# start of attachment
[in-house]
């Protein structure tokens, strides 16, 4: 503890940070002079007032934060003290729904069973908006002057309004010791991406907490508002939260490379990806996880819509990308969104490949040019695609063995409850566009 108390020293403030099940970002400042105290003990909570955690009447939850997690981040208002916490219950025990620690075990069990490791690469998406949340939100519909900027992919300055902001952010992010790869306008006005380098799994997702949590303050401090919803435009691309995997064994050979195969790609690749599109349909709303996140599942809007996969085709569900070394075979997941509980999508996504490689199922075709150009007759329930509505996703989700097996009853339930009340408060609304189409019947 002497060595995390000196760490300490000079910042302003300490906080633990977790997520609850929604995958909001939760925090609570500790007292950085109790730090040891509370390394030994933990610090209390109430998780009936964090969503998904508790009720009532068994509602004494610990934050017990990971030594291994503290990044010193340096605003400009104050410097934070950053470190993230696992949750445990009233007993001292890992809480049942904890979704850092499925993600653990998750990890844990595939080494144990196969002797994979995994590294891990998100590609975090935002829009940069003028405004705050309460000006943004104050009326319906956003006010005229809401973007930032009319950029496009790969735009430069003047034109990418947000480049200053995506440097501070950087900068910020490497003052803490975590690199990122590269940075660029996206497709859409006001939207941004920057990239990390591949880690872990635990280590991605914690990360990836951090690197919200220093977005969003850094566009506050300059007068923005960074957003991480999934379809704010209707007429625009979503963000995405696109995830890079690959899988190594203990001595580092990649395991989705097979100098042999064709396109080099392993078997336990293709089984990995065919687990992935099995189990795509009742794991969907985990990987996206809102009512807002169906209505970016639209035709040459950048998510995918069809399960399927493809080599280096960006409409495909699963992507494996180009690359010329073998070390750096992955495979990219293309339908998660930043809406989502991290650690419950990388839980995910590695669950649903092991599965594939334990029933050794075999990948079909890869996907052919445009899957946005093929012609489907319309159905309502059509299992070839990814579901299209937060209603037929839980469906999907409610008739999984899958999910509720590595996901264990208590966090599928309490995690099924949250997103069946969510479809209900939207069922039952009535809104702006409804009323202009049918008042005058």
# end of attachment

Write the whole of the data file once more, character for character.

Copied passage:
[in-house]
């Protein structure tokens, strides 16, 4: 503890940070002079007032934060003290729904069973908006002057309004010791991406907490508002939260490379990806996880819509990308969104490949040019695609063995409850566009 108390020293403030099940970002400042105290003990909570955690009447939850997690981040208002916490219950025990620690075990069990490791690469998406949340939100519909900027992919300055902001952010992010790869306008006005380098799994997702949590303050401090919803435009691309995997064994050979195969790609690749599109349909709303996140599942809007996969085709569900070394075979997941509980999508996504490689199922075709150009007759329930509505996703989700097996009853339930009340408060609304189409019947 002497060595995390000196760490300490000079910042302003300490906080633990977790997520609850929604995958909001939760925090609570500790007292950085109790730090040891509370390394030994933990610090209390109430998780009936964090969503998904508790009720009532068994509602004494610990934050017990990971030594291994503290990044010193340096605003400009104050410097934070950053470190993230696992949750445990009233007993001292890992809480049942904890979704850092499925993600653990998750990890844990595939080494144990196969002797994979995994590294891990998100590609975090935002829009940069003028405004705050309460000006943004104050009326319906956003006010005229809401973007930032009319950029496009790969735009430069003047034109990418947000480049200053995506440097501070950087900068910020490497003052803490975590690199990122590269940075660029996206497709859409006001939207941004920057990239990390591949880690872990635990280590991605914690990360990836951090690197919200220093977005969003850094566009506050300059007068923005960074957003991480999934379809704010209707007429625009979503963000995405696109995830890079690959899988190594203990001595580092990649395991989705097979100098042999064709396109080099392993078997336990293709089984990995065919687990992935099995189990795509009742794991969907985990990987996206809102009512807002169906209505970016639209035709040459950048998510995918069809399960399927493809080599280096960006409409495909699963992507494996180009690359010329073998070390750096992955495979990219293309339908998660930043809406989502991290650690419950990388839980995910590695669950649903092991599965594939334990029933050794075999990948079909890869996907052919445009899957946005093929012609489907319309159905309502059509299992070839990814579901299209937060209603037929839980469906999907409610008739999984899958999910509720590595996901264990208590966090599928309490995690099924949250997103069946969510479809209900939207069922039952009535809104702006409804009323202009049918008042005058």